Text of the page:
Law

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The color scheme of traffic lights is the result of borrowing from railroad signaling schemes of the time, according to Mental Floss. The first traffic lights were green and red, and amber later became the third color to provide a buffer between the "stop" and "proceed" signals. This was to prevent accidents due to sudden light changes as well as to allow the policemen time to switch the lights manually.

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  • What is the basic premise of the National Response Framework?

    Q: What is the basic premise of the National Response Framework?

    A: According to the U.S. Army Combined Arms Center, the basic premise of the National Response Framework is that emergencies should be handled at the most local level possible. Typically local and state resources are sufficient for immediate emergency response as well as incident management, often through states' emergency management agencies.
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  • Are there any states where it is legal to have a pet raccoon?

    Q: Are there any states where it is legal to have a pet raccoon?

    A: Of the 50 states in America, 29 states do allow people to keep pet raccoons. Each state has its own laws regarding owning raccoons, and persons interested in doing so must meet the indicated requirements for the state in which they live.
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  • What can happen to you if you hit a car and run?

    Q: What can happen to you if you hit a car and run?

    A: A person can be charged with a misdemeanor or felony hit and run if that person leaves the scene of an accident, according to LegalMatch. Penalties include imprisonment, fines and parole. The victim of a hit and run can also sue for monetary compensation from the accident's perpetrator. Wikipedia notes that a driver's license can be suspended or revoked, and insurance companies may cancel the driver's policy.
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  • How many U.S. Supreme Court justices must agree to hear a case?

    Q: How many U.S. Supreme Court justices must agree to hear a case?

    A: Four of the nine members of the U.S. Supreme Court must agree to hear a particular case. When the justices of the U.S. Supreme Court agree to hear a case, they technically are granting what is called a writ of certiorari.
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  • What are the different degrees of assault?

    Q: What are the different degrees of assault?

    A: According to criminal defense attorney Bobby G. Frederick, assault and battery charges are divided into three separate categories: third degree, second degree and first degree. The difference in all three is the degree to which one person invades the personal space, or injures, another person. Third degree is mild in nature, second degree is moderate and first is the most serious.
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  • How do you apply for a Hawaii marriage license?

    Q: How do you apply for a Hawaii marriage license?

    A: To apply for a Hawaiian marriage license, first select and hire a licensed performer such as a minister or judge to marry you, and then complete the marriage license application provided by the Hawaii Department of Health. You and your intended partner must take the application to a marriage license agent and submit it along with the license fee to receive a marriage license.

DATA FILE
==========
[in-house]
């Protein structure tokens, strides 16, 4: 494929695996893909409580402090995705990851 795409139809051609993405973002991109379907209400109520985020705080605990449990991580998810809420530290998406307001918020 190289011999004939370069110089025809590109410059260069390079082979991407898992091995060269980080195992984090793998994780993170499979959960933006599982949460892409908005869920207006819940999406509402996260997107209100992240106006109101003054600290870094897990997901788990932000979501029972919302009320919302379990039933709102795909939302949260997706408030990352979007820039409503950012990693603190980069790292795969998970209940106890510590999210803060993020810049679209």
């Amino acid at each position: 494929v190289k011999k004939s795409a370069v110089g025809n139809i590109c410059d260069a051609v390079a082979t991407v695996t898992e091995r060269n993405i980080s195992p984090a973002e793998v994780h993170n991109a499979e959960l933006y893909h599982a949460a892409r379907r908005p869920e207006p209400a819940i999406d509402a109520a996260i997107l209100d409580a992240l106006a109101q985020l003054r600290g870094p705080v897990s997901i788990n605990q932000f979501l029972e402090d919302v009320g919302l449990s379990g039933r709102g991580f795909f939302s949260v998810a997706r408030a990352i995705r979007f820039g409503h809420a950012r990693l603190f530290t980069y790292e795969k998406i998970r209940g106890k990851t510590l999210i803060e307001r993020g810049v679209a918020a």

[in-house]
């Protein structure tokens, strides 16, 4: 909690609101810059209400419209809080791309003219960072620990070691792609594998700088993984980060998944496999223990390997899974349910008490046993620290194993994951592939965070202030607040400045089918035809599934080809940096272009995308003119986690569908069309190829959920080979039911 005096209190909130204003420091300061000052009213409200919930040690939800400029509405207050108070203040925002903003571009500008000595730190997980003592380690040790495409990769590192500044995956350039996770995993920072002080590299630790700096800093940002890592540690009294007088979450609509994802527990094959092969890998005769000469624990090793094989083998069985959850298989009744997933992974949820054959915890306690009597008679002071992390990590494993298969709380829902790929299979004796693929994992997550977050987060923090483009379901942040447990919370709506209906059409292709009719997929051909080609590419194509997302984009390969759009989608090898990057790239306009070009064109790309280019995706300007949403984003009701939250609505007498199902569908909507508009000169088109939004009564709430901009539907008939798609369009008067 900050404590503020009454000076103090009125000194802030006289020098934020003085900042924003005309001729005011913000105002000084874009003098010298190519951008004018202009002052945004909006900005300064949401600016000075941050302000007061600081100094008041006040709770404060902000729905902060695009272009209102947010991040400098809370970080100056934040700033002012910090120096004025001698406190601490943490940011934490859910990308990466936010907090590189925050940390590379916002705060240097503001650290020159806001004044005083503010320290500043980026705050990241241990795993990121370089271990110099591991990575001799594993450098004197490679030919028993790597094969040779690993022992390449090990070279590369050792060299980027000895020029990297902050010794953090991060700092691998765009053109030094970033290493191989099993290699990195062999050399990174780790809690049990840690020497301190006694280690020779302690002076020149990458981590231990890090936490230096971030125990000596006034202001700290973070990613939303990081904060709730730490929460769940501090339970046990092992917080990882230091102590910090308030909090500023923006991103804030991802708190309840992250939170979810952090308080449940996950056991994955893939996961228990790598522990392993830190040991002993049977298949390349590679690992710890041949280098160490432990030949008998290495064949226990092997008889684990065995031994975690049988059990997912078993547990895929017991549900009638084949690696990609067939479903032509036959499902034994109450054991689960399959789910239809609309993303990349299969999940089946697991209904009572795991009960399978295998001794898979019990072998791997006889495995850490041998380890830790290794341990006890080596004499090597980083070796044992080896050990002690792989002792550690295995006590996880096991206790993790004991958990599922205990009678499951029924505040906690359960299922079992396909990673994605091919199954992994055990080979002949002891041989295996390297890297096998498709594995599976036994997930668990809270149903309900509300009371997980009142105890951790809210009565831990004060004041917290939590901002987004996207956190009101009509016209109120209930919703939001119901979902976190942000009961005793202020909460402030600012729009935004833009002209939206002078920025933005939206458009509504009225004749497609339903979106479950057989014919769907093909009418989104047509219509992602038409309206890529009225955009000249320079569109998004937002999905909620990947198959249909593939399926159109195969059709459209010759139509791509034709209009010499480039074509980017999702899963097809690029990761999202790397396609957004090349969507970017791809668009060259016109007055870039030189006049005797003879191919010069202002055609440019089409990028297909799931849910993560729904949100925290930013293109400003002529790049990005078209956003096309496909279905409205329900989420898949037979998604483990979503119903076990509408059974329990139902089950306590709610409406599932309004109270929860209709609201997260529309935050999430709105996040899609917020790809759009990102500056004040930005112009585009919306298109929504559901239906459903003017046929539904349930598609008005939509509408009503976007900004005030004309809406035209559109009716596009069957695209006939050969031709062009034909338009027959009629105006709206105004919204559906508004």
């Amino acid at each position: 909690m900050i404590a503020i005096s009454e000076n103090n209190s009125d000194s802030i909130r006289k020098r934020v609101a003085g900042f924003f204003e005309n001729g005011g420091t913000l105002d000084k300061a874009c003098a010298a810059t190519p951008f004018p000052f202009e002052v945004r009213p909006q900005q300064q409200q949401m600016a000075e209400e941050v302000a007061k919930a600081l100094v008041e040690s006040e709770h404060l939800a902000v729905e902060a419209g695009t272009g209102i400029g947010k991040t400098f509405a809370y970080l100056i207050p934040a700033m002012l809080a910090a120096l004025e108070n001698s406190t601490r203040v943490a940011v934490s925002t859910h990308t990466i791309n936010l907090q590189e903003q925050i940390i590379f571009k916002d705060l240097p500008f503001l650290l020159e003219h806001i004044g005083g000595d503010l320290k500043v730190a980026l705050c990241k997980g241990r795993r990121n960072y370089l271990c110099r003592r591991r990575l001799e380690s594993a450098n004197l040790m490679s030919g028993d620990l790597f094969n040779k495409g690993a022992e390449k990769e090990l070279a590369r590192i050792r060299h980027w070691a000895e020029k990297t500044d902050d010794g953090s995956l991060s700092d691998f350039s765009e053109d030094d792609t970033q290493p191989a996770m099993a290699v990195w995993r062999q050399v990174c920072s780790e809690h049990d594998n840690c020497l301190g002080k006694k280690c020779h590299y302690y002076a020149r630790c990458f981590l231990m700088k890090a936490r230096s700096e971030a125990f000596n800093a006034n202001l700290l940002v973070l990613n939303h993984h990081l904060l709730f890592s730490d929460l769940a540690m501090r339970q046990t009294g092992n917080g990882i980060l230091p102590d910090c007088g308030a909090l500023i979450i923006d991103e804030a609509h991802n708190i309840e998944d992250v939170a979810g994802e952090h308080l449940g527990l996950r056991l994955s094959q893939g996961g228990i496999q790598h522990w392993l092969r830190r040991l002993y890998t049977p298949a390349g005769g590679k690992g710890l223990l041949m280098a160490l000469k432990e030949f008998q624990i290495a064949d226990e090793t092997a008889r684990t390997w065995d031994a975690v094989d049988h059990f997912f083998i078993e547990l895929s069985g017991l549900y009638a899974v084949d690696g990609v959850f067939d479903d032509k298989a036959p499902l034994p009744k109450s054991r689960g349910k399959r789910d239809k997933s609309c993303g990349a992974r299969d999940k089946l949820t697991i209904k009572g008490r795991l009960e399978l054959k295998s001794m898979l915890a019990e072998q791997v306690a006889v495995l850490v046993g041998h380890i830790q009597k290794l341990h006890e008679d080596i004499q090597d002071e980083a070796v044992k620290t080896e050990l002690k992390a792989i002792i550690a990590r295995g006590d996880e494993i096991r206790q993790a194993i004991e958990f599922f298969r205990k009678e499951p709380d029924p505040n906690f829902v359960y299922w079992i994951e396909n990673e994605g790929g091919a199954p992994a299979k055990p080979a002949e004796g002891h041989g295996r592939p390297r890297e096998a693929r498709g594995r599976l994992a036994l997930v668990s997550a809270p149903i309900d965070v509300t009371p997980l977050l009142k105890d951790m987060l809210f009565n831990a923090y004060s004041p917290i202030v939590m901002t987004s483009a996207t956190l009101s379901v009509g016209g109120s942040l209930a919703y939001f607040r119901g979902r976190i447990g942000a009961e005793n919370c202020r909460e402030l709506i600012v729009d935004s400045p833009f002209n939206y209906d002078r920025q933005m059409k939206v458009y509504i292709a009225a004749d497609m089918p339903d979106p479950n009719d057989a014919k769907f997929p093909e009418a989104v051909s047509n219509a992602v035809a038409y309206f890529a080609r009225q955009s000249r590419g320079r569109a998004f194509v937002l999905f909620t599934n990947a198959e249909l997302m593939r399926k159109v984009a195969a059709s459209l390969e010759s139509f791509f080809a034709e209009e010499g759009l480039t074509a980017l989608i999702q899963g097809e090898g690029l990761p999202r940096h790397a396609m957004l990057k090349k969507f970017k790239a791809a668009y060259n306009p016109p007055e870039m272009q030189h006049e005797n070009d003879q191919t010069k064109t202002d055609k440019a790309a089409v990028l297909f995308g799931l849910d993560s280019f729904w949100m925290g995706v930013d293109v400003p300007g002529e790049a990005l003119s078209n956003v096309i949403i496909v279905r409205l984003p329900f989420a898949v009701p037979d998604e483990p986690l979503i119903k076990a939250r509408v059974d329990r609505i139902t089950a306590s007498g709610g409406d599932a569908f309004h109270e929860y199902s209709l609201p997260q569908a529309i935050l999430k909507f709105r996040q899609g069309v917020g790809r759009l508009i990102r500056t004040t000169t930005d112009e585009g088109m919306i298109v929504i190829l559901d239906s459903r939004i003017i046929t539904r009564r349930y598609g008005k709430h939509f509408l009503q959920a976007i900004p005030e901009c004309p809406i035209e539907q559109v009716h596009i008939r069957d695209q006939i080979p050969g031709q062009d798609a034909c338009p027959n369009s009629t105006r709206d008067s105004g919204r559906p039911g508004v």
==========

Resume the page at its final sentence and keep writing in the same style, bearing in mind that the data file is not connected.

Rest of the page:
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  • What are the pros and cons of government regulations?

    Q: What are the pros and cons of government regulations?

    A: According to the Library of Economics and Liberty, government regulations help avert market failures and improve unfairness within the system, but regulations also pose burdens upon businesses and individuals. Government regulations place limits on the freedom within which one operates; however, the goals of society deem such intervention necessary in some cases.
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  • Why is freedom of speech important?

    Q: Why is freedom of speech important?

    A: Freedom of speech protects everyone from all walks of life to think and express themselves freely. Without this guaranteed freedom, unpopular opinions would be hidden out of fear of retribution, change and progress would come to a screeching halt and all of the other freedoms listed throughout the Constitution and all of the amendments that follow would crumble.
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  • How should one proceed if a spouse won't sign divorce papers?

    Q: How should one proceed if a spouse won't sign divorce papers?

    A: Should a spouse refuse to sign divorce papers, it is still possible to proceed with the divorce by filing legal paperwork as a single petitioner. According to LegalZoom, a spouse's signature is only necessary if both parties are agreeing to the divorce petition by filing jointly. Alternatively, one spouse can obtain a legal complaint for divorce (not the joint version), fill it out and file it.
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  • What is the difference between criminal law and civil law?

    Q: What is the difference between criminal law and civil law?